SocialBooks by Rethink Books Video on YouTube provides an intriquing look at reading and books.
Henrietta Lack's story has sparked a lot of interest in medical research and medical ethics. Henrietta's cells called the HeLa strain were named after the first two letters of her first and last name. Her cells have been used since 1951 to help scientists learn more about how human cells behave in the laboratory. The study of HeLa cells have attributed significantly to the success of the polio vaccine and many other medical breakthroughs. It was 25 years before the Lack's family knew about the use of Henrietta's cells. Journalist Rebecca Skloot tracks down the source in her new book The Immortal Life of Henrietta Lacks. Find out more about Henrietta Lacks and why her cells are so important. See photos from Smithsonian.com of Henrietta and David Lacks.
Success magazine's video Louis Zamperini on being a Prisoner of War is a short funny interview with Louie Zamperini. In a little over a minute you can get an idea of Louie's sense of humor.
Jason A. Moser and Tom Gardner from The Motley Fool discuss leadership and Louis Zamperini for their Rising Star Portfolio series. Gardener inspired by his life and human spirit recently interviewed the 93 year old, Louis Zamperini. He identifies some key leadership qualities Zamperini exemplifies then writes how those qualities apply to the business world.
Gardner writes, "Great leaders have to be all in; there is no going halfway." There are so many examples of Zamperini doing just that. When he was ordered to race against a Japanese civilian while he was a prisoner of war. He didn't want to do it but all the prisoners were to be punished if he refused. He had no intention of winning, but as he ran he thought about all the humiliation he had suffered. Something just came over him and he won the race.
Read more from the 4 part interview between Tom Gardner and Louis Zamperini.
I'd like to recommend Books on the Nightstand blog. It is written by Ann Kingman and Michael Kindness, two lifelong readers who work in the publishing industry. They have put together a terrific resource for readers. Books on the Nightstand provides book recommendations, and a behind-the-scenes look at the world of books. They offer frequent blog posts, weekly podcasts and a yearly reader retreat. On there most recent podcast, they talks about Better Book Titles, Coverspy, and Bookrageous all on Tumblr. They share the books they want to read and what they can't wait for you to read.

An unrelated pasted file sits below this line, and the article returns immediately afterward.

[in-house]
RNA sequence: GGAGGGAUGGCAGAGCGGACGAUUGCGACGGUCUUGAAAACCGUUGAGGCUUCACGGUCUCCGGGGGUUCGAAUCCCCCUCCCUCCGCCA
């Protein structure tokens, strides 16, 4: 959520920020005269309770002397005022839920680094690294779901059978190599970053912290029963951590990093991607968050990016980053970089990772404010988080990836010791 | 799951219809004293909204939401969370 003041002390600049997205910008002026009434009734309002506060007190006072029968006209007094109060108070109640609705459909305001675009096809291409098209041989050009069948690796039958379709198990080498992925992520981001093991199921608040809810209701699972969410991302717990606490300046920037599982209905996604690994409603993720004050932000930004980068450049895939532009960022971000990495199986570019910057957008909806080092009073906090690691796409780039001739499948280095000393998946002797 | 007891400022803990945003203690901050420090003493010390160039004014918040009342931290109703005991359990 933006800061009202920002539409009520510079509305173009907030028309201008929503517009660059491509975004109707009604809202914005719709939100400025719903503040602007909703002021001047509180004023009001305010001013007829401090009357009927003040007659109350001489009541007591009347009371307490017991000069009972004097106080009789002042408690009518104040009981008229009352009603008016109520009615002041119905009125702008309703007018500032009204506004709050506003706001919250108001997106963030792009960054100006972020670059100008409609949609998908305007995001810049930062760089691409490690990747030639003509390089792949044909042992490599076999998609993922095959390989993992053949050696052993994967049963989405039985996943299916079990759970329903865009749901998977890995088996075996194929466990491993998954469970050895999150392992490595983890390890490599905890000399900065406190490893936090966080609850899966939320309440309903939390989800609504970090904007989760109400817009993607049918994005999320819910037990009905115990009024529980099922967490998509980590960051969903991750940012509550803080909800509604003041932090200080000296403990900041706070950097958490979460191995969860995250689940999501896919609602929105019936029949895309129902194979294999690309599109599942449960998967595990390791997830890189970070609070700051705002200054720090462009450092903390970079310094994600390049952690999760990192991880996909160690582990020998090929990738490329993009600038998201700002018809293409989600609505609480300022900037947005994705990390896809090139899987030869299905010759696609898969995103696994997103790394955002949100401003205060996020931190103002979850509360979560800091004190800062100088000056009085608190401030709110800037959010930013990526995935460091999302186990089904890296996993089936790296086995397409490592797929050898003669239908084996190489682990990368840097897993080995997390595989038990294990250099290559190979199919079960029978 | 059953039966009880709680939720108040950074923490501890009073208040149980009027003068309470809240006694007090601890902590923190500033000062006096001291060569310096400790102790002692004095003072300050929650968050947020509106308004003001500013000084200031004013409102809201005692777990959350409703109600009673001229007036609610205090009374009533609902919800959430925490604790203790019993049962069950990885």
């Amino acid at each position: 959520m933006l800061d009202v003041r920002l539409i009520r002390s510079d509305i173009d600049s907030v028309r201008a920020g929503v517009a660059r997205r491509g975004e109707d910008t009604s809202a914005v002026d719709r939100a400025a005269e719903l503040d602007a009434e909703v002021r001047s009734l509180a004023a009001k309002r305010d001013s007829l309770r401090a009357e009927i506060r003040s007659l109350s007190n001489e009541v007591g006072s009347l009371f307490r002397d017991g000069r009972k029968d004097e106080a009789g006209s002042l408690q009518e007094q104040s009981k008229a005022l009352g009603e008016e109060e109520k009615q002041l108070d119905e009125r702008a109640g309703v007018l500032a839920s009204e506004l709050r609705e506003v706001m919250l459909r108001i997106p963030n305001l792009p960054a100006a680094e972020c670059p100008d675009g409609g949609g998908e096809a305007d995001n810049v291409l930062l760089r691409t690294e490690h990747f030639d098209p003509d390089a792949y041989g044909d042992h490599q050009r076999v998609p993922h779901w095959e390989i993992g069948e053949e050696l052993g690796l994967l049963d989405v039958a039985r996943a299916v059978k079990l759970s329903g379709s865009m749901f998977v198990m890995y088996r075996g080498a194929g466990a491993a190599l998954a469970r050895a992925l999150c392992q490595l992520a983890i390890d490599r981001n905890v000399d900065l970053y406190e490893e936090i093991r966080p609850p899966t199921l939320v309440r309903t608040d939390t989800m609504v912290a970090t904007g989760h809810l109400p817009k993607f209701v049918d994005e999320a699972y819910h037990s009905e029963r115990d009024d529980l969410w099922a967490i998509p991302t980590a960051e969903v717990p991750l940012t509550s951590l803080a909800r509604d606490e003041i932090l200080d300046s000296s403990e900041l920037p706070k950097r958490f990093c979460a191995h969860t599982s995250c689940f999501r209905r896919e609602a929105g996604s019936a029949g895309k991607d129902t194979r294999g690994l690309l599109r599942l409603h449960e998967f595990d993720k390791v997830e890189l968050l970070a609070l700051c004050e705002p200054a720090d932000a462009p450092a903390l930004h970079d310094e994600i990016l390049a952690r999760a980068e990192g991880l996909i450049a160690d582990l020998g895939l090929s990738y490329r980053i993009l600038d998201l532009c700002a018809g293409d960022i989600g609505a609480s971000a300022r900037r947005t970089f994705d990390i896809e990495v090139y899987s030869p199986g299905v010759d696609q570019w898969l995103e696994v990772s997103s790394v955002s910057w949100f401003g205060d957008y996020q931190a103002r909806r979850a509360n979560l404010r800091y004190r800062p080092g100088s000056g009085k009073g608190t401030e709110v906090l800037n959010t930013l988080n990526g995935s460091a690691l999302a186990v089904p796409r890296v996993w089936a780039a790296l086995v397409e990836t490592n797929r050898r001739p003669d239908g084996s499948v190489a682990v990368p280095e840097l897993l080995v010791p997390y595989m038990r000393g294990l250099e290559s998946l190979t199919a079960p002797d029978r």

Laura Hillenbrand's life changed after a car accident in 1987. She was 19 years old. Within days after the accident, she struggled with weakness and a blood test for Epstein-Barr confirmed she had Chronic Fatigue Syndrome. The disease has left her confined to her home.
After writing "Seabiscuit," she suffered a relapse and did not leave her house for two years. 10 years later after much effort, she released "Unbroken: A World War II Story of Survival, Resilience, and Redemption," about the life of Louis Zamperini, a former Olympic distance runner and bombardier. Most of the story about Louis Zamperini was communicated by telephone and in fact, she has never met him face to face. Laura Hillenbrand has managed to triumph over adversity to write two bestselling and inspiring books about transcending obstacles. Hillenbrand knows a thing or two about overcoming adversity, she lives with it every day.
Read more about Laura's struggles with Chronic Fatigue Syndrome in an interview with The Washington Post.
Another interesting article can be found at GoErie's article Hillenbrand's inspiring "Unbroken" recalls authors own struggles.
Steve Oney, from the Wall Street Journal interviews Louis Zamperini and Laura Hillenbrand about the special bond they developed during the writing of Unbroken in his article, The Defiant Ones.
Manju Kak writes an interesting article for Women's Voices for Change, titled Second Read: How Franzen's Freedom Looks to India. She says that what makes Freedom such an important book is the fact that it "typifies" the American middle class for the people that live outside the U.S. Kak lives in New Delhi and is Media in Charge of the All India Women’s Conference.
Want to know more about the author of The Painted Veil? W. Somerset Maugham (1874-1965) one of the most prolific writers of the the 20th century, kept his personal life private. His most famous works include Of Human Bondage and The Razor's Edge. He lived a fascinating life- publicly living the high society life in England and the US and privately suffered anguish from keeping many dark secrets. Bibliographer Shelia Hastings is the first to have permission to quote from his private papers. The Secret Lives of Somerset Maugham is a must read for bibliophiles.
Student, writer, blogger, and editorial intern at Milkweed Editions, Ann Mayhew has an ambitious summer reading list like most of us.Check out her website readingthroughcollege for a fun post on Jonathan Franzen's Freedom called Freedom to Choose our Great Novels.
I'm an expert amateur or maybe an amateur expert.